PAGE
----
Leon Guerrero vetoes Bill 11-36; tells senators to stay in their lane
Gov. Lou Leon Guerrero on Friday made good on her threat to veto Bill 11-36, maintaining that the proposal to require a legislative review of her public health emergency directives would usurp on an executive function.
“We should recognize this bill for what it really is: an effort to dictate the terms and conditions of a public health emergency by a body that does not have supervision or control over the agencies responsible for doing the necessary work to respond to the emergency and keep our community safe,” the governor wrote in her veto message addressed to Speaker Therese Terlaje.
The bill, titled “Separation of Powers Act,” was introduced by Sens. Chris Duenas, Tony Ada and James Moylan. It passed by a vote of 8-7. The legislature will need 10 votes to override the governor's veto of the bill.
“Bill No. 11 is not an attempt to ‘restore’ the separation of powers; it is an attempt to destroy it. It is for this reason that I veto Bill No. 11,” the governor said, telling senators to stay in their lane.
“Fundamental to the stability of our government is a recognition and understanding of the critical roles that the executive, legislative and judicial branches play,” the governor said.
The bill’s authors said the legislation was designed to ensure transparency on executive actions, including spending and hiring decisions authorized under a public health emergency directive.
Leon Guerrero, however, reminded the legislature that each branch of the government has corresponding duties and responsibilities under the Organic Act of Guam.
“The legislative branch's job is to provide for the government's finances; it makes appropriations, levies taxes and authorizes the incurrence of debt for the government of Guam,” she said.
Dealing with public health matters is an executive duty, she added.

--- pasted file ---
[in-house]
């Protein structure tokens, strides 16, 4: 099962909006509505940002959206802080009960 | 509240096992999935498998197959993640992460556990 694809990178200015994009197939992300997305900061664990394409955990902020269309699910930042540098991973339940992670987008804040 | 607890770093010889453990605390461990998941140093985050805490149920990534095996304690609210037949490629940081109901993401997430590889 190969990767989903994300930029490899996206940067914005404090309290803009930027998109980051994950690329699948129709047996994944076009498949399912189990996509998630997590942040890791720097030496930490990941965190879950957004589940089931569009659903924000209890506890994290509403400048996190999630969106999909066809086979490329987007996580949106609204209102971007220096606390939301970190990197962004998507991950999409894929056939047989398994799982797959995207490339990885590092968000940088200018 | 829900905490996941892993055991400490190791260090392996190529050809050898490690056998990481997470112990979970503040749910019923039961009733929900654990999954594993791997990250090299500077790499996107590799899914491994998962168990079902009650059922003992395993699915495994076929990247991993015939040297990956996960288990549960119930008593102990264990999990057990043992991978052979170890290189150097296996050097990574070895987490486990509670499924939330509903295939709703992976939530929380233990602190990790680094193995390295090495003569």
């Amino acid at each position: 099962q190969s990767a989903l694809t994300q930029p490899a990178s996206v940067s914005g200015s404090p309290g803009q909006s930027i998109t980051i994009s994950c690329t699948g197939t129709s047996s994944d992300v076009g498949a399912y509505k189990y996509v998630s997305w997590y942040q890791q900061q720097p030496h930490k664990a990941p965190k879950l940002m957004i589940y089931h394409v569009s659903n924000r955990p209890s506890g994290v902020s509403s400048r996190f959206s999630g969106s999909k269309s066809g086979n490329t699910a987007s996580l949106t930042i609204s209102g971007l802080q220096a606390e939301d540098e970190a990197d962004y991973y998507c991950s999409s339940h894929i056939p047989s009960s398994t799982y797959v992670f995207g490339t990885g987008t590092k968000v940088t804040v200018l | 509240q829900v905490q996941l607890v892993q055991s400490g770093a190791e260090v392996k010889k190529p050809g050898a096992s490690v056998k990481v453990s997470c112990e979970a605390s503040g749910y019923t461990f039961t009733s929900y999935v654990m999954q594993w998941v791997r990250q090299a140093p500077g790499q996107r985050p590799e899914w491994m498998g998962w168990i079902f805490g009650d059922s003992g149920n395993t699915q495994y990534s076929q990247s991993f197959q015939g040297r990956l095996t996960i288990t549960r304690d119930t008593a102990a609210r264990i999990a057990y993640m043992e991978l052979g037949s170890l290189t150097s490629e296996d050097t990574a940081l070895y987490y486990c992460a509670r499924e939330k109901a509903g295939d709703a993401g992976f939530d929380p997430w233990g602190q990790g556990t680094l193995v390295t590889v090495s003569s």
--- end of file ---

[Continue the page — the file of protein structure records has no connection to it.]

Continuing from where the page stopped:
“Coupled with an obligation to maintain general supervision and control over executive branch departments and entities, the authority and responsibility to recognize public health dangers and declare emergencies when necessary properly resides with the governor,” the governor said.
The power clash flares up as Guam is nearing the first full year since the governor first declared the public health emergency, which has been extended nearly a dozen times.
“ When I first declared the emergency, Guam had not yet even identified its first cases of Covid-19. But just two days later, our first three cases emerged. Under the current law, any declared public health emergency terminates after 30 days unless extended,” the governor said.
“Each time I have extended the emergency, it has been after a careful analysis of whether such continuance is supported by the data and our practical experience.”
She warned that if Bill 11-36 became law, a legislative review of directive would derail quick response to a public health emergency.
"Very often, our response has required quick pivots in light of emerging science, changing federal guidelines, and data trends,” the governor said. “This work does not lend itself well to decision making by committee. Delays in decision making can and will result in unnecessary death and suffering. I cannot believe that anyone would want such an outcome.”
Aware that she is under the microscope, the governor said she acknowledges that every official decision "should not be made in secret and without explanation about its underlying reasoning."
"I recognize that my actions are regularly being judged by members of our community, who have both a right and an obligation to understand and abide by any restrictions and mandates designed to safeguard our public health," she said. " But let's not pretend that Bill No. 11 is about a desire for legislative involvement or even transparency, as several legislators indicated during the debate."